One year after a general order limiting the scope of money bail in Cook County, Illinois, thousands of people remain, unconvicted,
behind bars. A movement photographer shares images of those fighting to free them and end money bail altogether.
Words and images by Sarah-Ji
In the U.S. criminal legal system, there is a long history of courts using money bail to ensure that a person accused of a crime shows up for trial after being released. This practice disproportionately punishes low-income people and people in poverty. On any given day, in Cook County, Illinois alone, thousands of people who have not yet been convicted of a crime are unable to post bail or bond, meaning that, unlike their wealthier counterparts, they have to endure pretrial incarceration. Many give up waiting and accept unfair plea deals.
In September of 2017, Cook County Chief Judge Timothy Evans, pressured by community organizers and a lawsuit challenging unaffordable money bail, issued General Order 18.8A, which provided that no one should be incarcerated at Cook County Jail (CCJ) due to an inability to afford bond. Since this order was enacted, the number of people experiencing pretrial incarceration at CCJ has decreased. However, more than a year later, there were still more than 2,500 people in pretrial incarceration at CCJ simply because they can’t afford bond.
On the one-year anniversary of General Order 18.8A, the Chicago Community Bond Fund (CCBF) and the Coalition to End Money Bond, along with thirty other bail and bond funds from around the country, organized a rally outside Chicago’s James R. Thompson Center to protest the continuation of what is known, among those in the movement, as “criminalization of the poor.” The “Rally to #EndMoneyBail” called for the full implementation of the General Order and reprimanded Cook County judges who were slowly returning to the bond-setting practices common before the order.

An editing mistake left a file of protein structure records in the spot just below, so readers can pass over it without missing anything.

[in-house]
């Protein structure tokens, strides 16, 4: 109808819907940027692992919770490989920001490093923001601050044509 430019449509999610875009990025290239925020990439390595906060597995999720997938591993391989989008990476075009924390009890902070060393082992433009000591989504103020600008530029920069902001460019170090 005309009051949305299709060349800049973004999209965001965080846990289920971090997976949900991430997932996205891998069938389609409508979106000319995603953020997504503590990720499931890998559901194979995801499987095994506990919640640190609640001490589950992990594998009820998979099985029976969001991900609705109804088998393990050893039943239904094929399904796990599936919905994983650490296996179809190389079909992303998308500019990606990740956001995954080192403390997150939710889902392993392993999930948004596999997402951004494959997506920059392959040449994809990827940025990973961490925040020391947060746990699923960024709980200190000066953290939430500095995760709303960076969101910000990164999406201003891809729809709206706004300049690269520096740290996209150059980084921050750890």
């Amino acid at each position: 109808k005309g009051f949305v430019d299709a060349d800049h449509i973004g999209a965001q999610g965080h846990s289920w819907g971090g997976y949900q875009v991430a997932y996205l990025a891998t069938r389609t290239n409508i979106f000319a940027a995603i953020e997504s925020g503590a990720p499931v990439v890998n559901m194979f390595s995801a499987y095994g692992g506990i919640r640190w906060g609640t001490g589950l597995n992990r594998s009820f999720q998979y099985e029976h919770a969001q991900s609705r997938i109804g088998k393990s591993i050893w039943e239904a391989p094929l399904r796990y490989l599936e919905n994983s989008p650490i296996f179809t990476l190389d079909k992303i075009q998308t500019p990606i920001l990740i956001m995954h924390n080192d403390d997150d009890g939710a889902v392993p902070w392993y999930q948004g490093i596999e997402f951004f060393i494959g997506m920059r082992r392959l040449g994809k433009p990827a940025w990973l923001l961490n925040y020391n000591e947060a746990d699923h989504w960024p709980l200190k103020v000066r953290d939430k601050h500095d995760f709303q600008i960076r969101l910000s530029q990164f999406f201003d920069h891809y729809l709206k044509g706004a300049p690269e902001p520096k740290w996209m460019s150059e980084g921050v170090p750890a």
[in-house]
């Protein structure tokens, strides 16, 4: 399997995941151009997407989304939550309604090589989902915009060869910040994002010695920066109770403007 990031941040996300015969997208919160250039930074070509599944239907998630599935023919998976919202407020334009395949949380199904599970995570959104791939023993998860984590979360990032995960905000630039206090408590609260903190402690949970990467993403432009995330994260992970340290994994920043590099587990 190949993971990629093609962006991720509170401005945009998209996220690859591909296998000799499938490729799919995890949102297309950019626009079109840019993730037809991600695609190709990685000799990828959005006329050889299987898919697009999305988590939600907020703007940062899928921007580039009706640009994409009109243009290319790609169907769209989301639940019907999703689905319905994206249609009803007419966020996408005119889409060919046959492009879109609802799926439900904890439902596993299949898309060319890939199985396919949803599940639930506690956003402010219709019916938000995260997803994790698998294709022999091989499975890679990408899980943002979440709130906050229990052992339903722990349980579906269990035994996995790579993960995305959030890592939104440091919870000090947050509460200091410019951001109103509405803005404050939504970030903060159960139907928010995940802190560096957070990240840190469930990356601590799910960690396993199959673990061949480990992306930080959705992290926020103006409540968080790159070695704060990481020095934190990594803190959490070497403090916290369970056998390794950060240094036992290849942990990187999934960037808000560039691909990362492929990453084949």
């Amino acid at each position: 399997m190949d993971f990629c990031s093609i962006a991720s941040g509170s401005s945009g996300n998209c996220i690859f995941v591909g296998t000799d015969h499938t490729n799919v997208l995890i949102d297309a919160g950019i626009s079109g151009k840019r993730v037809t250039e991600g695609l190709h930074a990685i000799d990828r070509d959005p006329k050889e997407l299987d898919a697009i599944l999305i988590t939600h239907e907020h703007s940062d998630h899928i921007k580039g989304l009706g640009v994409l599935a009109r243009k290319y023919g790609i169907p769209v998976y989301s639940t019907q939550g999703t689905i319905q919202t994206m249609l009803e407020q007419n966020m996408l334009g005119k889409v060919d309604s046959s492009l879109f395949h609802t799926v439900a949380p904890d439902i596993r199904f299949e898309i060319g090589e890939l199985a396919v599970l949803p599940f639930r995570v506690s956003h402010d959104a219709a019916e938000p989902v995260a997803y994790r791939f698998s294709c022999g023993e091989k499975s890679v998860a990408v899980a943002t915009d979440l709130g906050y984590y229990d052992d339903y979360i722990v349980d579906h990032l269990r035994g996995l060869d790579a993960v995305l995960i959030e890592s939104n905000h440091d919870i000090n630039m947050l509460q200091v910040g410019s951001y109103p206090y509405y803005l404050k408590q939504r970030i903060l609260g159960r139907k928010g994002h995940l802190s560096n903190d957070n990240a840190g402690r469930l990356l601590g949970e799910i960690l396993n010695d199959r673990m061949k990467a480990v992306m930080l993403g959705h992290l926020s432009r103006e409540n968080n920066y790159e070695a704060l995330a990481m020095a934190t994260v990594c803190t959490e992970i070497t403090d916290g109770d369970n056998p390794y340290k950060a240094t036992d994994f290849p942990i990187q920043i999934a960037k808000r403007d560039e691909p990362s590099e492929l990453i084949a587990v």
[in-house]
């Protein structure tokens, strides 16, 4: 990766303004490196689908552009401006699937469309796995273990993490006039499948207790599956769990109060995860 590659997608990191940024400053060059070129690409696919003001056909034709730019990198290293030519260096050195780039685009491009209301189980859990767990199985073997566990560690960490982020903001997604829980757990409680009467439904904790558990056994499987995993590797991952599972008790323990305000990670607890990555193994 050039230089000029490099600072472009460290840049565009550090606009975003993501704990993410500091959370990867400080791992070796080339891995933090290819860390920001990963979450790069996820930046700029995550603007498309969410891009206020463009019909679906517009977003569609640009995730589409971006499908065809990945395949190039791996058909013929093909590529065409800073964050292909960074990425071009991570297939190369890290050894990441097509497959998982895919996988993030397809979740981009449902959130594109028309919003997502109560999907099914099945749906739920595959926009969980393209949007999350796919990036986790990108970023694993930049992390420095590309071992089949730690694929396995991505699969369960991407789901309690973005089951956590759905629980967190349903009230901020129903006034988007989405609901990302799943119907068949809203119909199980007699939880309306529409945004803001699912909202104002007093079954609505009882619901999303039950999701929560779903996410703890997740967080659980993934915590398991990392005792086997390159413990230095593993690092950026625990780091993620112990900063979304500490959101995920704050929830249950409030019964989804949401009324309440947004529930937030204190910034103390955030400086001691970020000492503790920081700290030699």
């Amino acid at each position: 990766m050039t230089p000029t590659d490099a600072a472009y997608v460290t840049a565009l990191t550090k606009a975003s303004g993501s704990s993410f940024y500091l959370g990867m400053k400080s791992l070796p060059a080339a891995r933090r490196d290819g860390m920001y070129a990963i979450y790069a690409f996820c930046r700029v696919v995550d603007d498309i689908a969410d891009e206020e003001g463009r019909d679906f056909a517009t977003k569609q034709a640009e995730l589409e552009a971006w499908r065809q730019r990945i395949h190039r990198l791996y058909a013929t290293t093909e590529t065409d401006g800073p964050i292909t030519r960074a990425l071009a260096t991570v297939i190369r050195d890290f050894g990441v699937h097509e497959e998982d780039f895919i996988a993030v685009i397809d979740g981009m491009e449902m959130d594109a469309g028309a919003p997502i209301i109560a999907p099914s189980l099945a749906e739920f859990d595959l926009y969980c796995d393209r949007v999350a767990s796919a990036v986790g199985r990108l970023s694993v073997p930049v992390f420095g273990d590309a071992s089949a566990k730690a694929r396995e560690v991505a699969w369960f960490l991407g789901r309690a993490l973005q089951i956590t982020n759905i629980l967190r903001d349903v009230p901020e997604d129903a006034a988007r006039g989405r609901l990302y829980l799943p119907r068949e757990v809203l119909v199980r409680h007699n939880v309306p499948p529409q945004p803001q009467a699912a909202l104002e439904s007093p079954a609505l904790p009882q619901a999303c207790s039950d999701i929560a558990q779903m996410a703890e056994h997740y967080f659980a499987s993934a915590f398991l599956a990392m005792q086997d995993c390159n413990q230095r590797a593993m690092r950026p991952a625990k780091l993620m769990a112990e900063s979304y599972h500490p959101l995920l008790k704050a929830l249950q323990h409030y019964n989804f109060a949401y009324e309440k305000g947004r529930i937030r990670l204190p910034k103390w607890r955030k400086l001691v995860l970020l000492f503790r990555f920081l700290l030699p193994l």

At the rally, clergy, community organizers, formerly incarcerated people and their family members spoke of the effects of money bail and the need for its abolition. Participants held banners, created by members of For The People Artists Collective, with messages including: “Money Bail Is Ransom: End Pretrial Incarceration” and “Free Them All: Close Cook County Jail.” Some participants held up an interactive art exhibit that consisted of multiple banners covered in seed packets. Each packet depicted, by race, one of the more than 2,500 people currently being held in Cook County Jail due to a lack of funds–to give a visual representation of the disparate impact of money bond on communities of color, especially Black communities. Each seed packet contained a bee-sustaining seed mix, which symbolized the potential of each incarcerated person’s life to nourish the broader community, and participants were encouraged to take a packet with them to plant the seeds in their own communities.
As a movement photographer who is also an abolitionist organizer, I believe that documenting freedom struggles is my contribution to building a vastly different world, one in which prisons, police, and the surveillance state are not needed, the kind of world that I want to leave for my daughter and all young people. We are living in a time of extreme violence against the most vulnerable among us, but it’s also those facing the most oppression who I see rising up in fierce resistance every day. I use the moniker Love + Struggle Photos because, for me, love and struggle are intertwined. The people I see fighting for freedom do so out of deep love for themselves and their communities. I document that love and those struggles because we need a visual record of both, to remind us where we have come from and help us envision the world we want to build.
For more information on the campaign to end money bail/bond and pretrial incarceration, visit ChicagoBond.org.
Sarah-Ji is a movement photographer and abolitionist who documents freedom struggles in Chicago under the name Love + Struggle Photos. She is a member of For the People Artists Collective and organizer with Love & Protect. She and her teenage daughter Cadence live on the far north side of Chicago.
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